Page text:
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Columbus Cottage Program: New homes allow seniors to age in place

10/7/2016
Cathy Williams, President/CEO NeighborWorks Columbus

Challenge: Georgia is one of the poorest states in the country, and many of its residents are senior citizens forced to spend much of their limited income on housing. In Columbus, many older residents live in substandard housing with leaky roofs, rotting floors, inadequate or no plumbing or appliances. Though living in squalor, these people are not classified as homeless under federal definition and thus cannot receive public assistance for those without shelter. They have become the "invisible homeless," and their lives may be shortened by deplorable living conditions.

A dilapidated blue house with a CAT truck next to it

Eighty-two year old Mary Jenkins had been living in her rented Columbus, Georgia home for over three decades. As the house started falling down around her, afraid the repairs would increase the rent, Mrs. Jenkins said nothing to her landlord. The bathroom was unusable, extension cords were strung together to provide scant lighting, and she had no refrigerator. "I haven't had one of those in years," she said. The dangerous health and safety conditions seriously threatened the cancer survivor's welfare. When the landlord passed away and his heirs discovered the conditions Mrs. Jenkins was living in, they approached NWC to help.

Such deplorable living conditions are all too common in Columbus. Many seniors own their homes outright, but cannot afford to maintain and repair them or install desperately needed heating and air conditioning. The choice between eating and fixing a leaking roof becomes a matter of sheer survival. When an elderly woman is wearing everything she owns to keep warm in her shack with no kitchen or bathroom, she should be considered as homeless as the young single mother staying in a shelter. However, in 2012, new federal rules changed the way the homeless were counted, no longer including those who live in "housing that is in such bad condition it is no longer fit for human habitation." In other words, people like Jenkins were no longer included in the homeless count and could not receive assistance.

A renovated Columbus Cottage Campaign house painted blueNeighborWorks Columbus has uncovered a number of residents falling between these cracks— those who are over 60 and have lived in their mortgage-free homes for decades on fixed or low incomes. To fill their critical needs, NeighborWorks Columbus created a public-private partnership to launch the Columbus Cottage Program (CCP). The program temporarily relocates elderly homeowners living in substandard housing while a new cottage is constructed on their property, placing a modest and affordable mortgage on the new home.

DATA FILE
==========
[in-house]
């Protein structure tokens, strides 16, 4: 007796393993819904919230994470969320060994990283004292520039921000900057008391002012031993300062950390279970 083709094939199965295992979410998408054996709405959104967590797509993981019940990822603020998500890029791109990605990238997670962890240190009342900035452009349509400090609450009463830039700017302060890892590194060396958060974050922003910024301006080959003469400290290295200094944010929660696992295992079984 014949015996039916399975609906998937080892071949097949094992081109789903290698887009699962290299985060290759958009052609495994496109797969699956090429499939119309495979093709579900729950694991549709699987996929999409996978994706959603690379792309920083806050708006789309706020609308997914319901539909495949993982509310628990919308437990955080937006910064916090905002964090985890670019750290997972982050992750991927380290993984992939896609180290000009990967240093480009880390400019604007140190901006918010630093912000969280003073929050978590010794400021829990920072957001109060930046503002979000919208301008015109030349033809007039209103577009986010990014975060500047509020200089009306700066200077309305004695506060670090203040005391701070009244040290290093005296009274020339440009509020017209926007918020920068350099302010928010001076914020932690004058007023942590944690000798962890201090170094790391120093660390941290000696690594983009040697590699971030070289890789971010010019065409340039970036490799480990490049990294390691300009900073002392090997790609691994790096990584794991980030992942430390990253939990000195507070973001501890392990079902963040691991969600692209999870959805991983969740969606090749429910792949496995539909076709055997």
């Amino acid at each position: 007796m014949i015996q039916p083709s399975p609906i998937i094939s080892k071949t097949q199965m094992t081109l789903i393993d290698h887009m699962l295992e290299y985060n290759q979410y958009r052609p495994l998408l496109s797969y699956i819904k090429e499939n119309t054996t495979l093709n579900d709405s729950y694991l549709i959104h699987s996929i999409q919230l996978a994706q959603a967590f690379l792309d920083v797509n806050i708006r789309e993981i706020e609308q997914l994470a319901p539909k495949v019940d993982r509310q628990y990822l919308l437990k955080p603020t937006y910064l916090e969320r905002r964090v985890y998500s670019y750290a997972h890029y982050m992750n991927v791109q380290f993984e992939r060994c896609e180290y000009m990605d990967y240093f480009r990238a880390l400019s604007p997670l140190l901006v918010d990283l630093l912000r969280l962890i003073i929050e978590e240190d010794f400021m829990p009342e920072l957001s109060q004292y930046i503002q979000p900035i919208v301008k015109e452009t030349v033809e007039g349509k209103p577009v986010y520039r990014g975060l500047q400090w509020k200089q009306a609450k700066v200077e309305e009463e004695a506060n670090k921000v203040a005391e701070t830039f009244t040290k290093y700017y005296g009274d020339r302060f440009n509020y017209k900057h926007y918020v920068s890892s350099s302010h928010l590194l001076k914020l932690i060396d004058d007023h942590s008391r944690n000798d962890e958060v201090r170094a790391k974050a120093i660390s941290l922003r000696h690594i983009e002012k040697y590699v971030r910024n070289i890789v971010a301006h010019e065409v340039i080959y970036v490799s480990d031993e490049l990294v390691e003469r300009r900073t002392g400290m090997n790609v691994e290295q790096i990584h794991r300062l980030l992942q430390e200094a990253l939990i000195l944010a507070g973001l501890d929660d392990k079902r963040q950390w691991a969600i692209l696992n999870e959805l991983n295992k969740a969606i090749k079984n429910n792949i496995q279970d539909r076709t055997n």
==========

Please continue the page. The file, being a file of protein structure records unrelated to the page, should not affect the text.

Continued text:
Once qualified under flexible guidelines, the resident is counseled on the financing process and NeighborWorks Columbus approves the loan. The homeowner moves into temporary housing and a new two-bedroom, energy efficient cottage is built to provide a safe, healthy and dignified environment for the residents to age in place. When the residents move in, they take on an affordable first mortgage costing no more than 30 percent of their income. This first mortgage includes an allowance for utilities, but a second deferred, non-interest bearing second loan can cover any costs exceeding the resident's income.

Funding from the federal HOME program provides the capital needed up front for the demolition and construction on a typical two-bedroom cottage, which costs approximately $74,000. Program Related Investment, Program Related Income, and Community Development Financial Institutions grants cover any mortgage financing gaps. In one example, a 78-year-old widow living on $20,000 a year in Social Security income can afford $500 a month in housing costs. This will support a $387 mortgage payment and $100 in utilities, so no gap subsidy is required.

The cottage program started as a "give-away" one-off program and the homes were established as life estates that terminated upon the death of the recipient, but it has evolved into a sustainable, mortgage-based program that provides safe, affordable housing to many of the city's most vulnerable residents. Cottages have been built to house many Columbus seniors, and the program will build on the success achieved through identifying those in need, providing financial counseling and partnering with government and private organizations.

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